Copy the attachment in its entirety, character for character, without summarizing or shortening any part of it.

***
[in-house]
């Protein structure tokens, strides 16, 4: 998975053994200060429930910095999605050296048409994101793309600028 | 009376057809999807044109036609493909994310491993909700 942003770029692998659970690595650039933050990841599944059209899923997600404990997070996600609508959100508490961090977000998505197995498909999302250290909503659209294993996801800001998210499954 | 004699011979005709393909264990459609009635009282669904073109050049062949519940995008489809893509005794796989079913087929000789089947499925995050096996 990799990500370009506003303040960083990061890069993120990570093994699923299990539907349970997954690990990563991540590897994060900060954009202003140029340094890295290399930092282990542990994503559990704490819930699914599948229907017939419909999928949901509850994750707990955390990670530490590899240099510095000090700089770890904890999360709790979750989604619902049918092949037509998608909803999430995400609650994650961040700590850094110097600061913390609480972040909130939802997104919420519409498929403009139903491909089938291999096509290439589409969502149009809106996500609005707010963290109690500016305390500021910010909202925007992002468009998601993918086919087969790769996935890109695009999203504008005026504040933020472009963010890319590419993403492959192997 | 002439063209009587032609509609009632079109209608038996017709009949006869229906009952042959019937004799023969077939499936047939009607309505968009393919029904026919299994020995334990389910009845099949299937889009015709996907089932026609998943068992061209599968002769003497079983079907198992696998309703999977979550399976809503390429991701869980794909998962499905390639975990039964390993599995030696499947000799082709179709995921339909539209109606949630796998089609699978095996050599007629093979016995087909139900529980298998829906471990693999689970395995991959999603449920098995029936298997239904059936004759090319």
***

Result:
[in-house]
């Protein structure tokens, strides 16, 4: 998975053994200060429930910095999605050296048409994101793309600028 | 009376057809999807044109036609493909994310491993909700 942003770029692998659970690595650039933050990841599944059209899923997600404990997070996600609508959100508490961090977000998505197995498909999302250290909503659209294993996801800001998210499954 | 004699011979005709393909264990459609009635009282669904073109050049062949519940995008489809893509005794796989079913087929000789089947499925995050096996 990799990500370009506003303040960083990061890069993120990570093994699923299990539907349970997954690990990563991540590897994060900060954009202003140029340094890295290399930092282990542990994503559990704490819930699914599948229907017939419909999928949901509850994750707990955390990670530490590899240099510095000090700089770890904890999360709790979750989604619902049918092949037509998608909803999430995400609650994650961040700590850094110097600061913390609480972040909130939802997104919420519409498929403009139903491909089938291999096509290439589409969502149009809106996500609005707010963290109690500016305390500021910010909202925007992002468009998601993918086919087969790769996935890109695009999203504008005026504040933020472009963010890319590419993403492959192997 | 002439063209009587032609509609009632079109209608038996017709009949006869229906009952042959019937004799023969077939499936047939009607309505968009393919029904026919299994020995334990389910009845099949299937889009015709996907089932026609998943068992061209599968002769003497079983079907198992696998309703999977979550399976809503390429991701869980794909998962499905390639975990039964390993599995030696499947000799082709179709995921339909539209109606949630796998089609699978095996050599007629093979016995087909139900529980298998829906471990693999689970395995991959999603449920098995029936298997239904059936004759090319």